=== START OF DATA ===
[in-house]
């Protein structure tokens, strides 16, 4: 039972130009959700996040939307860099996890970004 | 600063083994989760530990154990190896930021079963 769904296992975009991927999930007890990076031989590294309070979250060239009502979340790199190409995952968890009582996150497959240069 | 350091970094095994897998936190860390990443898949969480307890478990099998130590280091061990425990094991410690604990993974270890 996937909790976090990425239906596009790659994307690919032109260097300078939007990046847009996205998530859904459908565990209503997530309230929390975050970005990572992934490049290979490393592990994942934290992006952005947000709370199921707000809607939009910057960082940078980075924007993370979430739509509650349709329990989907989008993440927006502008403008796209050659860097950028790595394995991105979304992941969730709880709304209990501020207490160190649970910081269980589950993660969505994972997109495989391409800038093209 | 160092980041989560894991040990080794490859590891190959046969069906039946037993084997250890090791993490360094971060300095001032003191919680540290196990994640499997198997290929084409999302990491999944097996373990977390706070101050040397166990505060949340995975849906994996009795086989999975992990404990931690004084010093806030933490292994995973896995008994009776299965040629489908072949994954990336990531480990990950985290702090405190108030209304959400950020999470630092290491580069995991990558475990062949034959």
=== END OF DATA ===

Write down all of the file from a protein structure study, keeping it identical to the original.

[in-house]
């Protein structure tokens, strides 16, 4: 039972130009959700996040939307860099996890970004 | 600063083994989760530990154990190896930021079963 769904296992975009991927999930007890990076031989590294309070979250060239009502979340790199190409995952968890009582996150497959240069 | 350091970094095994897998936190860390990443898949969480307890478990099998130590280091061990425990094991410690604990993974270890 996937909790976090990425239906596009790659994307690919032109260097300078939007990046847009996205998530859904459908565990209503997530309230929390975050970005990572992934490049290979490393592990994942934290992006952005947000709370199921707000809607939009910057960082940078980075924007993370979430739509509650349709329990989907989008993440927006502008403008796209050659860097950028790595394995991105979304992941969730709880709304209990501020207490160190649970910081269980589950993660969505994972997109495989391409800038093209 | 160092980041989560894991040990080794490859590891190959046969069906039946037993084997250890090791993490360094971060300095001032003191919680540290196990994640499997198997290929084409999302990491999944097996373990977390706070101050040397166990505060949340995975849906994996009795086989999975992990404990931690004084010093806030933490292994995973896995008994009776299965040629489908072949994954990336990531480990990950985290702090405190108030209304959400950020999470630092290491580069995991990558475990062949034959």